Acne is the most common skin condition in the United States. Acne can appear on the face, back, chest, neck, shoulders, and upper arms.
Many people think that acne is just “pimples.” But acne is any of these blemishes:
- Papules (red bumps),
- Pustules (red bumps with white centers, what many people call “pimples”),
Acne appears when a pore in our skin clogs. This clog begins with dead skin cells. Normally, dead skin cells rise to surface of the pore, and the body sheds the cells. When the body starts to make lots of sebum (see-bum), oil that keeps our skin from drying out, the dead skin cells can stick together inside the pore. Instead of rising to the surface, the cells become trapped inside the pore. Sometimes bacteria that live on our skin, p. acnes, also get inside the clogged pore. Inside the pore, the bacteria have a perfect environment for multiplying very quickly. With loads of bacteria inside, the pore becomes inflamed (red and swollen). If the inflammation goes deep into the skin, an acne cyst or nodule appears.
The information on this site can help you understand acne and how to successfully treat it.
Consult a dermatologist if:
- Your acne makes you shy or embarrassed.
- The products you’ve tried have not worked.
- Your acne is leaving scars or darkening your skin.
Why treat acne?
Myths about acne are as common as the skin problem. One common myth is that you have to let acne run its course. Dermatologists know that letting acne runs its course is not always the best advice.
Waiting for acne to clear on its own can be frustrating and without treatment, acne can cause more than blemishes. Studies show that people who have acne can have:
- Low self-esteem: Many people who have acne say that their acne makes them feel bad about themselves. Because of their acne, they do not want to be with friends. They miss school and work. Grades can slide, and absenteeism can become a problem because of their acne.
- Depression: Many people who have acne suffer from more than low self-esteem. Acne can lead to a medical condition called depression. The depression can be so bad that people think about what it would be like to commit suicide. Many studies have found that teens who believe that they have “bad” acne were likely to think about committing suicide.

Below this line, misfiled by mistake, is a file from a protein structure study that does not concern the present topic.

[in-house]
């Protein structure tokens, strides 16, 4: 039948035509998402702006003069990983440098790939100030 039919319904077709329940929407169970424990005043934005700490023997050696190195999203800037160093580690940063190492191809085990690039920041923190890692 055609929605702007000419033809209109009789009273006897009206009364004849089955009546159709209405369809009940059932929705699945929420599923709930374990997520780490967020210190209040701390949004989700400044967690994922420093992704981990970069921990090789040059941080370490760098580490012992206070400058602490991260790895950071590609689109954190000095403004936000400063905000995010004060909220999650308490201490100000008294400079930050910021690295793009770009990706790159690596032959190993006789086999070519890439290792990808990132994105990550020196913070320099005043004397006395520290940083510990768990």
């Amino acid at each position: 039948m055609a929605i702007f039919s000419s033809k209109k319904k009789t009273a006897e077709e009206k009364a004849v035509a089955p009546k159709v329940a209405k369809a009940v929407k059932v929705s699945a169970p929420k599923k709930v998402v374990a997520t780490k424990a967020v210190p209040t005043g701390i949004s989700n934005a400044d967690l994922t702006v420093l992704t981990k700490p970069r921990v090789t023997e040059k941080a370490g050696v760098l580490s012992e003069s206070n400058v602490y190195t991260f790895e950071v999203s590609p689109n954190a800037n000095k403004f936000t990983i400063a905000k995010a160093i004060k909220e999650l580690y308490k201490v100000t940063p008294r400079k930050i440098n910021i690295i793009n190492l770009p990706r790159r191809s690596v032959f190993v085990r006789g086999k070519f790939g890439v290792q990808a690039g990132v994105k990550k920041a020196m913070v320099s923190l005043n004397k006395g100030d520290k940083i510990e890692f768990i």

- Dark spots on the skin: These spots appear when the acne heals. It can take months or years for dark spots to disappear.
- Scars (permanent): People who get acne cysts and nodules often see scars when the acne clears. You can prevent these scars. Be sure to see a dermatologist for treatment if you get acne early — between 8 and 12 years old. If someone in your family had acne cysts and nodules, you also should see a dermatologist if you get acne. Treating acne before cysts and nodules appear can prevent scars.
To avoid these possible outcomes, dermatologists recommend that people treat acne. When the skin clears, treatment should continue. Treatment prevents new breakouts. Your dermatologist can tell you when you no longer need to treat acne to prevent breakouts.
Who gets acne?
If you have a bad case of acne, you may feel like you are the only one. But many people have acne. It is the most common skin problem in the United States. About 40 to 50 million Americans have acne at any one time. Most people who have acne are teenagers or young adults, but acne can occur at any age. Newborn babies can get acne. Men get acne and a growing number of women have acne in their 30s, 40s, 50s, and beyond.